Caveat emptor America!

Mr. President,
I know you say you read books but do you know that caveat emptor is Latin for "Buyer beware" and it has never been so apt a description for the precarious situation all American consumers are now in.

I have lost track of the total number of all the food recalls which included lettuce, peanut butter and pot pies; I also don't remember how many millions of tons of hamburger have been recalled from our supermarket shelves.

I know there have also been millions of toys recalled because of lead contamination.

Loss of honor has a tragic ending for one person, but no one here has any qualms about the problem.

Zhang Shuhong, a Hong Kong businessman and owner of Lee Der Industrial, a company that made toys for Mattel for 15 years, hanged himself in a company warehouse in Foshan, in southern China after the huge recall was announced.

That recall was one of the largest of the year. Millions of toys were removed from the shelves.

These toys aren’t Dollar Store or just drug store items, they include child favorites such as “Sesame Street,” “Dora the Explorer” and many other popular toys. The recall included 83 types of toys.

How about some rocket fuel in your salad madam?
Even our water is not always safe it may contain rocket fuel in addition to mercury.

Perchlorate known in many circles as rocket fuel and a thyroid toxin, has been detected in ground water in at least 25 states. It is a long-lasting toxin with very negative effects. It is manufactured in 39 states and found in rockets, missiles fireworks, and road flares.

Test results which have not been previously disclosed to the public, show that leafy vegetables grown with contaminated irrigation water take up, store and concentrate potentially harmful levels of perchlorate.

Despite the significant health hazards of perchlorate, none of the federal agencies have set any perchlorate safety standards.

Surgeon General gets muzzled
Dr. Richard Carmona, who served as the nation's top doctor from 2002 until 2006, told a House of Representatives committee that you and your buddies kept him from talking out publicly about certain issues, including the science on embryonic stem cell research, contraceptives and his concerns about your love affair with "abstinence-only" sex education.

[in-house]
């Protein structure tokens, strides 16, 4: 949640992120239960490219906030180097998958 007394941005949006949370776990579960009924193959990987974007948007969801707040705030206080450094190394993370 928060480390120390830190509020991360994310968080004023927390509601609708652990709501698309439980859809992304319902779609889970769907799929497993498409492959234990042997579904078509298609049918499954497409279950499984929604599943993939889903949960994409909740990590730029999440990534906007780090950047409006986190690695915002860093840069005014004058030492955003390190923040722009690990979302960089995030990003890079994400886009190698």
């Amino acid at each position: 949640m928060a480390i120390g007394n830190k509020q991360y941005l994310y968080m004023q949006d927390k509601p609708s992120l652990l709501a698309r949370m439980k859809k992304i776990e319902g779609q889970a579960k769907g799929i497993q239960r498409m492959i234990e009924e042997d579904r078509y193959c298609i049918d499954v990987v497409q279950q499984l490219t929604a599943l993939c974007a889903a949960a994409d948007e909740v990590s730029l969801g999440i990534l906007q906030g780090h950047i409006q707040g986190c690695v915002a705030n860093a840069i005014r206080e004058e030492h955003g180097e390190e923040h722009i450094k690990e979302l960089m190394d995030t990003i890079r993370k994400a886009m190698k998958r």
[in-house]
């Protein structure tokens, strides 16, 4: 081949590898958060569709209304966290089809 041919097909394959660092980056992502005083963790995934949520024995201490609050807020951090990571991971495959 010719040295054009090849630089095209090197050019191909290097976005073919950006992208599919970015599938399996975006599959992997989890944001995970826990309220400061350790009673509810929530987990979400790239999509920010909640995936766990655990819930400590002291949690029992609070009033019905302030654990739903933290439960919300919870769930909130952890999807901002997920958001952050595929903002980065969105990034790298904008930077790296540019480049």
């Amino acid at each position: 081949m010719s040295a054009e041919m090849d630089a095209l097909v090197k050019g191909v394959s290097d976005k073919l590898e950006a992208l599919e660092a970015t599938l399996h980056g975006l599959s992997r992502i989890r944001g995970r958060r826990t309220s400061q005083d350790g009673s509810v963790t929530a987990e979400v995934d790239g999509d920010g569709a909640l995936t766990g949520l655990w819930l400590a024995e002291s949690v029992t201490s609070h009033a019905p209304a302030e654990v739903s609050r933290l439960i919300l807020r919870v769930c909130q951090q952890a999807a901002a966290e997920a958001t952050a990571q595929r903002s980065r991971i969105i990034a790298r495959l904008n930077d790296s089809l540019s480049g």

He said, "Most of the public debate over the matter has been driven by political, ideological, or theological motivations."

"I was blocked at every turn. I was told the decision had already been made -- stand down, don't talk about it," he said.

One report Carmona wrote on Global health in 2006, described the link between poverty and poor health. He urged you to help combat widespread diseases by adjusting your foreign policy, and called on corporations to help improve health conditions in the countries where they operate. The report was squashed by your acolytes, but a copy of the report was obtained by The Washington Post.
The 65 pages report showed trends in infectious and chronic disease. It reviewed efforts to curb AIDS, tuberculosis and malaria; called for the careful monitoring of public health to safeguard against bioterrorism; and explained the importance of proper nutrition, childhood immunizations and clean air and water, among other topics.
    The report was compiled by government and private public-health experts from various organizations, including the National Institutes of Health, the Catholic Medical Mission Board and several universities.

Nothing to see here move along. I mean there is literally nothing to see.
The F.D.A. said we don't have to worry about nanotechnology particles.

According to information gleaned from Wikipedia, nanotechnology is a "field of applied science and technology which controls of matter on the atomic and molecular scale." The catalytic activity which occurs with nano-science and nano-technology opens potential risks in their interaction with biomaterial. Biomaterials include things near and dear to my heart; literally, such as human cells, organs, fluids, and skin.